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Special Issue "Forecasting the Transport of Volcanic Ash in the Atmosphere"
Deadline for manuscript submissions: closed (15 February 2020).
Interests: climate; atmospheric science; Aviation weather
It has been nearly 10 years since the eruption of Eyjafjallajökull in Southern Iceland highlighted the significant impacts that airborne volcanic ash can have on aviation-based activities. For 6 days in April 2010, air traffic over Europe was paralysed, with much of the airspace restricted in response to the threat posed to jet engines by volcanic ash. The response to the crisis has been a strengthening of the research effort aimed at increasing the detection and forecasting of volcanic ash in the atmosphere.
This Special Issue of Atmosphere, Forecasting the Transport of Volcanic Ash in the Atmosphere, aims to summarize the state of the science in this vital research area and to explore how this has advanced since the events of 2010. We seek contributions that examine this topic from a variety of aspects, from pure research studies through to operational aspects of volcanic ash forecasts. While any relevant contributions are welcome, we particularly seek contributions on the following topics:
- Characterisation of the eruption source term. This is a requirement for accurate modelling output. What is the state of the art?
- Ensemble-based forecasting and uncertainty. What are the best approaches for performing and using ensembles? What are the best approaches for communicating uncertainty to end-users?
- Quantitative forecasts of ash. Quantitative forecasts are highly desired. What advances have been made in this area? How can remote-sensing data and other observations best be integrated with dispersion models to produce quantitative forecasts?
- Operational use of volcanic ash modelling. How can operational services and industry best use the information available? How have models advanced since 2010?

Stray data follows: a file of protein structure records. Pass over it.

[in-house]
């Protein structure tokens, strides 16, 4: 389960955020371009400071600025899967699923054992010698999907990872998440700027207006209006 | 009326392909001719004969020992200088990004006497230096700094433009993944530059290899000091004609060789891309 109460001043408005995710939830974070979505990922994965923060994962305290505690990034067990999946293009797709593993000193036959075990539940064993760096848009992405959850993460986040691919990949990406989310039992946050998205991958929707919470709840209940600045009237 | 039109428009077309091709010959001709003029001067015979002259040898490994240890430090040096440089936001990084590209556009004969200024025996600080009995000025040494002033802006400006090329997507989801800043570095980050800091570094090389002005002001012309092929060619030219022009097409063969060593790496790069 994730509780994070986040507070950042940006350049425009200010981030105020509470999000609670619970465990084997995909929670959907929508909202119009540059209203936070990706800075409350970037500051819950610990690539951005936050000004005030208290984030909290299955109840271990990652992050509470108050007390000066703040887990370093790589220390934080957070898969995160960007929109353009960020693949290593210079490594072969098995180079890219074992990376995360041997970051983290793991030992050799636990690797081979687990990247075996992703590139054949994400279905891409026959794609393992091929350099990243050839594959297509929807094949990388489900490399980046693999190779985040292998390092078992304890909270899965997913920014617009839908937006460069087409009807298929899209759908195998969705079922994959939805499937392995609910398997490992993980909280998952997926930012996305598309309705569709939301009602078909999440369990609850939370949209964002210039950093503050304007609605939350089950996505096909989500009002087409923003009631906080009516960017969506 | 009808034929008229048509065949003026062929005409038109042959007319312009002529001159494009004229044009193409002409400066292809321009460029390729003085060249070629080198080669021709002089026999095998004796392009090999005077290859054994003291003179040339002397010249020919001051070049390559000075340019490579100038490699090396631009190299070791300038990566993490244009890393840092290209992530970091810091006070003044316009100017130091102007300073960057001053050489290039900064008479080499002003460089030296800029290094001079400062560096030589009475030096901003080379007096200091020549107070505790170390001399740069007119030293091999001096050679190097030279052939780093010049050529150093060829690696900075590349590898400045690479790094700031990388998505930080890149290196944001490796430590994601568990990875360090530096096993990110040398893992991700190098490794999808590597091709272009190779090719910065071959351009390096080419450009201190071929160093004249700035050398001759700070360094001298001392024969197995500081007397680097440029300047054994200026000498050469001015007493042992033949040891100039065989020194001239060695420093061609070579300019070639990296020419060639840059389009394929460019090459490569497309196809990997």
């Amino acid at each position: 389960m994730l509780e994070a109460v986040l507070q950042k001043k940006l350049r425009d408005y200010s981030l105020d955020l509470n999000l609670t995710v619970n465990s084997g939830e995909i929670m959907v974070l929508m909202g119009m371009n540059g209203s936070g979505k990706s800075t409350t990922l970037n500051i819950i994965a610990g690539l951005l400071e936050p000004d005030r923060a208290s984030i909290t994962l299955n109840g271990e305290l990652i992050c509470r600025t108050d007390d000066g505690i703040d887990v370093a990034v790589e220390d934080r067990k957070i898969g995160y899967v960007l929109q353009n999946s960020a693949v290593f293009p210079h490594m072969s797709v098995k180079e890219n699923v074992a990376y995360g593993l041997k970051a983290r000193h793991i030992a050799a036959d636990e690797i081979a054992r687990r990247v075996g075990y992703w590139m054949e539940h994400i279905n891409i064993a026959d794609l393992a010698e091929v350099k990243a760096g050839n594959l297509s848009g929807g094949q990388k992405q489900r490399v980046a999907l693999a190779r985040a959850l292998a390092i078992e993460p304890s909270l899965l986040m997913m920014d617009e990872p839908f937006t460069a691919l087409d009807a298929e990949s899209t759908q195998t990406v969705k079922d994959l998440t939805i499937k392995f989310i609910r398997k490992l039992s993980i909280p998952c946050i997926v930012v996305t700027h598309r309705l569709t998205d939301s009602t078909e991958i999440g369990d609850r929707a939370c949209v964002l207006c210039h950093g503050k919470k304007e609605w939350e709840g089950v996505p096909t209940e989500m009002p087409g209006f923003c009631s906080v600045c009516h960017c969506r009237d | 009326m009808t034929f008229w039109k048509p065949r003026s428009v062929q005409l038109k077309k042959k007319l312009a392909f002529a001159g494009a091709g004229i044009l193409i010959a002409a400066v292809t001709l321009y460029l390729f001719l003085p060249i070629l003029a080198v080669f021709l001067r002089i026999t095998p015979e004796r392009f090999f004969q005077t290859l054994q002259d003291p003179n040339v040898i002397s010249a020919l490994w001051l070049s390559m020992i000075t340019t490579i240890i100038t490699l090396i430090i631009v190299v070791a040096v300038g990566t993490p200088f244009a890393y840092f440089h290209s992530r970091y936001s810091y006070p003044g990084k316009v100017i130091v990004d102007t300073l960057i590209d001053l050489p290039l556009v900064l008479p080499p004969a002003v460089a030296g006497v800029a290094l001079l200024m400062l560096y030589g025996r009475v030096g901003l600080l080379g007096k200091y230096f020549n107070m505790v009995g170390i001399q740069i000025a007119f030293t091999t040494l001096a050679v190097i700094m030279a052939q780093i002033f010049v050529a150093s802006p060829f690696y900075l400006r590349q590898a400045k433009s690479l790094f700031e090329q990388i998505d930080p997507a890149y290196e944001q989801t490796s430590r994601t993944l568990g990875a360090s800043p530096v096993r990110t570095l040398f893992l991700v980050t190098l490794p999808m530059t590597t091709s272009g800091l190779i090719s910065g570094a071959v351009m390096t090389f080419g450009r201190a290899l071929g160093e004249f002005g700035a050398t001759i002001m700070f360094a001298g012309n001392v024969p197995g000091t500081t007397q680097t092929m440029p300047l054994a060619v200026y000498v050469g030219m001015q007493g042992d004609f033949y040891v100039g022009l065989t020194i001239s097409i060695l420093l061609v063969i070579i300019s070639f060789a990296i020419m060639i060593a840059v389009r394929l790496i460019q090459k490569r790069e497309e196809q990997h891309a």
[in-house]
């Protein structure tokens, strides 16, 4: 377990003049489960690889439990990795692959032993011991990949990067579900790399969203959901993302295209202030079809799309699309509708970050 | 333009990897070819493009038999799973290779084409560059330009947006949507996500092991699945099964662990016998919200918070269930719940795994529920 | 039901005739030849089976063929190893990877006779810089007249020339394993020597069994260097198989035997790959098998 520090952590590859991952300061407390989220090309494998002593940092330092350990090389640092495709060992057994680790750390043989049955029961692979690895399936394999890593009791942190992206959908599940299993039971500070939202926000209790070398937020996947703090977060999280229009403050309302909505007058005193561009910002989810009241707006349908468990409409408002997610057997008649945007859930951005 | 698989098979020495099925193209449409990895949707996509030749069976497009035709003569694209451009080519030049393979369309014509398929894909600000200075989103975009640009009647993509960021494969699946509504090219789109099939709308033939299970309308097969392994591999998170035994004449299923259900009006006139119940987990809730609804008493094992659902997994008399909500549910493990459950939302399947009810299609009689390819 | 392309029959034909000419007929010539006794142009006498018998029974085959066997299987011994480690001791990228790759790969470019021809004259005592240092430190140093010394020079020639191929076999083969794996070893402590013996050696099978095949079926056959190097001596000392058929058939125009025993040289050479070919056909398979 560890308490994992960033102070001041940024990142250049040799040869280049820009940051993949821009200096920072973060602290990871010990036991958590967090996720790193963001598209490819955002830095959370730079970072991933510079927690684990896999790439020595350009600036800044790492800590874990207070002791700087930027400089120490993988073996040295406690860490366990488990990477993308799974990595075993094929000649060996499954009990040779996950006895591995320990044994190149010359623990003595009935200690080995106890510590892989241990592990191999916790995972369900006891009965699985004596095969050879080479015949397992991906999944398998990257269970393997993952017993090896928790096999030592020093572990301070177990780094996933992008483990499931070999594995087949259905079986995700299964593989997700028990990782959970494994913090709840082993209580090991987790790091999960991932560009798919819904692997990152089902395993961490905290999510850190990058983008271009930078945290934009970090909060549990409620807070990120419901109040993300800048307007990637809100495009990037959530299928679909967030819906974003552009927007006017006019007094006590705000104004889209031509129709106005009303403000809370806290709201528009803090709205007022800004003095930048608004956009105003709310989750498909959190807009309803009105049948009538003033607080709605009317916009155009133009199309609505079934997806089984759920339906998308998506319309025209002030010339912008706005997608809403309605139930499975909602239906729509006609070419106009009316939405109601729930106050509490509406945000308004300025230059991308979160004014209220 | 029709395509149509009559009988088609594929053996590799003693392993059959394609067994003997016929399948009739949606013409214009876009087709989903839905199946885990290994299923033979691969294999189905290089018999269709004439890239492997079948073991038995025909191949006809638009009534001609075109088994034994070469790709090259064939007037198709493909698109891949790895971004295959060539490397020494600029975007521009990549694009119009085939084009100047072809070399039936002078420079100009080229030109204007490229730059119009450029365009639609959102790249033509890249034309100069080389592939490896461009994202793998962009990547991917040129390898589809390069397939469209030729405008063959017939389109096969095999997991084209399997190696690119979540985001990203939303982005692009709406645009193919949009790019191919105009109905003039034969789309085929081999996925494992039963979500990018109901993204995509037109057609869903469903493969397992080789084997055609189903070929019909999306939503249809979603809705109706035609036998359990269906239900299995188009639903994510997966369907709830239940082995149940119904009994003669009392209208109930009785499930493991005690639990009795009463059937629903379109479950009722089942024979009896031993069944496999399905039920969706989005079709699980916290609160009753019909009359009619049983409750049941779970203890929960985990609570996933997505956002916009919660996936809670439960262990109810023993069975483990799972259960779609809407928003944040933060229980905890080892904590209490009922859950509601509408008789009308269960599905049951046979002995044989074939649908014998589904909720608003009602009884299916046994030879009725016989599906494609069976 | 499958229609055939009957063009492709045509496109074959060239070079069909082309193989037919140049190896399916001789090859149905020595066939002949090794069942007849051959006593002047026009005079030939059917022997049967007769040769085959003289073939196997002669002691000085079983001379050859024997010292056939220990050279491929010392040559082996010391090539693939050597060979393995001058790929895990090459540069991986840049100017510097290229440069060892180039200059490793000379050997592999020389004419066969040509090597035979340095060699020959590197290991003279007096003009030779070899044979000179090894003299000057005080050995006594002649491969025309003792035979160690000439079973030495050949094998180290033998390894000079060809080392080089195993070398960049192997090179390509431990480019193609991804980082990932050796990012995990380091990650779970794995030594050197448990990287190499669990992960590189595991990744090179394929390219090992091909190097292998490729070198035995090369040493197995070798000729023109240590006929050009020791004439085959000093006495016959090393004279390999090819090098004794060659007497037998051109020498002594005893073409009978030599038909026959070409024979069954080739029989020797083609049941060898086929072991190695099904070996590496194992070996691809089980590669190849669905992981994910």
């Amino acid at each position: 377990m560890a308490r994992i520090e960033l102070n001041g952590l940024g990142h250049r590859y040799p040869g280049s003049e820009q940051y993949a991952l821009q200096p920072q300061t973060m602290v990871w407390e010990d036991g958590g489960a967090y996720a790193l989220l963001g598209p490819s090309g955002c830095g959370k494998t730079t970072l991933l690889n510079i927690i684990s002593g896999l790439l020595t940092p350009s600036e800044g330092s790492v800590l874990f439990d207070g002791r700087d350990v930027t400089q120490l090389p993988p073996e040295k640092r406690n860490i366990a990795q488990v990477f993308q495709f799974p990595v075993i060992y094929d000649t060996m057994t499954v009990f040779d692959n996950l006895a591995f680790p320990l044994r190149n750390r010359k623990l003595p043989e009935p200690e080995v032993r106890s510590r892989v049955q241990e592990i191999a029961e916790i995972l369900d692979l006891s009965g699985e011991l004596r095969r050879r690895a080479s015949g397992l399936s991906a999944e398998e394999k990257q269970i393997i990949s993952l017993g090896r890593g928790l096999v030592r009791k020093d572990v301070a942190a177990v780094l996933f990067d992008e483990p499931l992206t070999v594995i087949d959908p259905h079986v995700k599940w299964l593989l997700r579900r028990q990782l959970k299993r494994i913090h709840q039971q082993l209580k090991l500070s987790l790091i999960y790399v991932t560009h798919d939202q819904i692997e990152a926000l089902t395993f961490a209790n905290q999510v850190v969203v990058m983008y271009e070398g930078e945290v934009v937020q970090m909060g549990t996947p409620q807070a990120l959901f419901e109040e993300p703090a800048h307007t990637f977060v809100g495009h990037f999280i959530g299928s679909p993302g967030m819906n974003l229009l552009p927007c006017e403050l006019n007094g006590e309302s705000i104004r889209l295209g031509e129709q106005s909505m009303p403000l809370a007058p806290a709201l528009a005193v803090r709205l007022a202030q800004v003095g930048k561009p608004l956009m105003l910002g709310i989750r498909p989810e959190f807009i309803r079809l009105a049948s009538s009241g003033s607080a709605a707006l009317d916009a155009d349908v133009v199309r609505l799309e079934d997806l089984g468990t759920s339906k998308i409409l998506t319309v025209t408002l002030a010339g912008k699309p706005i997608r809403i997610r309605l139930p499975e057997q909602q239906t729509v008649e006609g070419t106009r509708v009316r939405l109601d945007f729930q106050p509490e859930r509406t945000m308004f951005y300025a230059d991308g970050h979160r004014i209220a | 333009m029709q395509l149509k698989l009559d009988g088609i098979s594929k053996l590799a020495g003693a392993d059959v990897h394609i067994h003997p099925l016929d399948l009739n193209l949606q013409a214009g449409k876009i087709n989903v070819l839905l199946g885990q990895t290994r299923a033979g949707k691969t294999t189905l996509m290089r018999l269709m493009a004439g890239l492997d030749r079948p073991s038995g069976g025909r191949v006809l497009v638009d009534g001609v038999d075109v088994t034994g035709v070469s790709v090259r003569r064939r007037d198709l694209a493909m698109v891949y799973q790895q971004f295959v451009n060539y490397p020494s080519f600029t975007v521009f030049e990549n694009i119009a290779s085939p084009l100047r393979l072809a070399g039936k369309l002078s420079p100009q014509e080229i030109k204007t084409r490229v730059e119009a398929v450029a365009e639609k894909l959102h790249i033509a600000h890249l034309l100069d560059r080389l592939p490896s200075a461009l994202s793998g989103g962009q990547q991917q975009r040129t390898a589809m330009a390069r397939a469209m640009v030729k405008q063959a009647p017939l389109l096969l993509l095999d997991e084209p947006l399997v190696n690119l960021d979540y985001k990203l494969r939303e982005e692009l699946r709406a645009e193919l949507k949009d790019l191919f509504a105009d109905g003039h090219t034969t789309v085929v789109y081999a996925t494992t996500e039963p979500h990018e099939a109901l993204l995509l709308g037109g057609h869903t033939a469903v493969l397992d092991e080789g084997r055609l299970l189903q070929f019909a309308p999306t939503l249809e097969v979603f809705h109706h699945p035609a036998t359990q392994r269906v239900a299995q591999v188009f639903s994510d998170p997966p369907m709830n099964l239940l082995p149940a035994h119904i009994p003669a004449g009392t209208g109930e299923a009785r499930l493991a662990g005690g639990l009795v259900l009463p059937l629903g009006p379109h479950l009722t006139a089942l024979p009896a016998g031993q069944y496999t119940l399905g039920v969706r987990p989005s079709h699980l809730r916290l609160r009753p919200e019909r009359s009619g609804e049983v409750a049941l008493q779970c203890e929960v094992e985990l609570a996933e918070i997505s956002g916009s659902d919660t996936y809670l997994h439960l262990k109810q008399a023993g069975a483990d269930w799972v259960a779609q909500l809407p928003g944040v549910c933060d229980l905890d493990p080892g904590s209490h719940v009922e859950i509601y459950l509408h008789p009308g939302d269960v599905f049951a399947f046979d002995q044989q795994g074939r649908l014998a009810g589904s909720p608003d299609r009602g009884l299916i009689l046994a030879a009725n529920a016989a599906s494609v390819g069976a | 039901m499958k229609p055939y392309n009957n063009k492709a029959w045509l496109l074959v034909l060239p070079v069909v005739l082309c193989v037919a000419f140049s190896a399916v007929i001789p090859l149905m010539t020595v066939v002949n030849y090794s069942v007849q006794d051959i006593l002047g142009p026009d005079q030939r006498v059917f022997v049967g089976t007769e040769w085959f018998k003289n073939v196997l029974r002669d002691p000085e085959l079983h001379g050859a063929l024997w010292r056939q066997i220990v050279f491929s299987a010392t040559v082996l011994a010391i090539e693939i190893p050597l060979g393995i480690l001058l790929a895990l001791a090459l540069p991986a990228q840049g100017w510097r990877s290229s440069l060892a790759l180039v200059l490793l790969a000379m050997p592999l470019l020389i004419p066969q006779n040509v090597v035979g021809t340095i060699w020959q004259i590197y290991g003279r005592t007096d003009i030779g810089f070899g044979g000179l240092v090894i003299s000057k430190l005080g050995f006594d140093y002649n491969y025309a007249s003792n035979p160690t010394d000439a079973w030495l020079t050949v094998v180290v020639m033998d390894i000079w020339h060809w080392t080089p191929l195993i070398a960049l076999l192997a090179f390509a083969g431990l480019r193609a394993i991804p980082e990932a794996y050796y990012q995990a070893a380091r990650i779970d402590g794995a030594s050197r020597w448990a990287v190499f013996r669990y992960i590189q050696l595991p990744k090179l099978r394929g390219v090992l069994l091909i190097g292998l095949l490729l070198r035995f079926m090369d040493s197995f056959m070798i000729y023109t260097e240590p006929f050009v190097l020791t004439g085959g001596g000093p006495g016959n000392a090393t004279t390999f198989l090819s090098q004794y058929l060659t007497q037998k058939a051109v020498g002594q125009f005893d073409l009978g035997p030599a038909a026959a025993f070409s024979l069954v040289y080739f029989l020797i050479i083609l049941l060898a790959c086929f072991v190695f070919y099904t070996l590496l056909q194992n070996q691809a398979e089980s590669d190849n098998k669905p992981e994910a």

- Physical processes within ash clouds. What influences do the processes of gravitational spreading, aggregation, sedimentation, particle size distributions, etc. have on volcanic ash forecasting? What needs to be included for a good forecast?
Dr. Chris Lucas
Dr. Claire Witham
Manuscript Submission Information
Manuscripts should be submitted online at www.mdpi.com by registering and logging in to this website. Once you are registered, click here to go to the submission form. Manuscripts can be submitted until the deadline. All papers will be peer-reviewed. Accepted papers will be published continuously in the journal (as soon as accepted) and will be listed together on the special issue website. Research articles, review articles as well as short communications are invited. For planned papers, a title and short abstract (about 100 words) can be sent to the Editorial Office for announcement on this website.
Submitted manuscripts should not have been published previously, nor be under consideration for publication elsewhere (except conference proceedings papers). All manuscripts are thoroughly refereed through a single-blind peer-review process. A guide for authors and other relevant information for submission of manuscripts is available on the Instructions for Authors page. Atmosphere is an international peer-reviewed open access monthly journal published by MDPI.
Please visit the Instructions for Authors page before submitting a manuscript. The Article Processing Charge (APC) for publication in this open access journal is 1500 CHF (Swiss Francs). Submitted papers should be well formatted and use good English. Authors may use MDPI's English editing service prior to publication or during author revisions.
- Volcanic ash
- Transport and dispersion models
- Aviation meteorology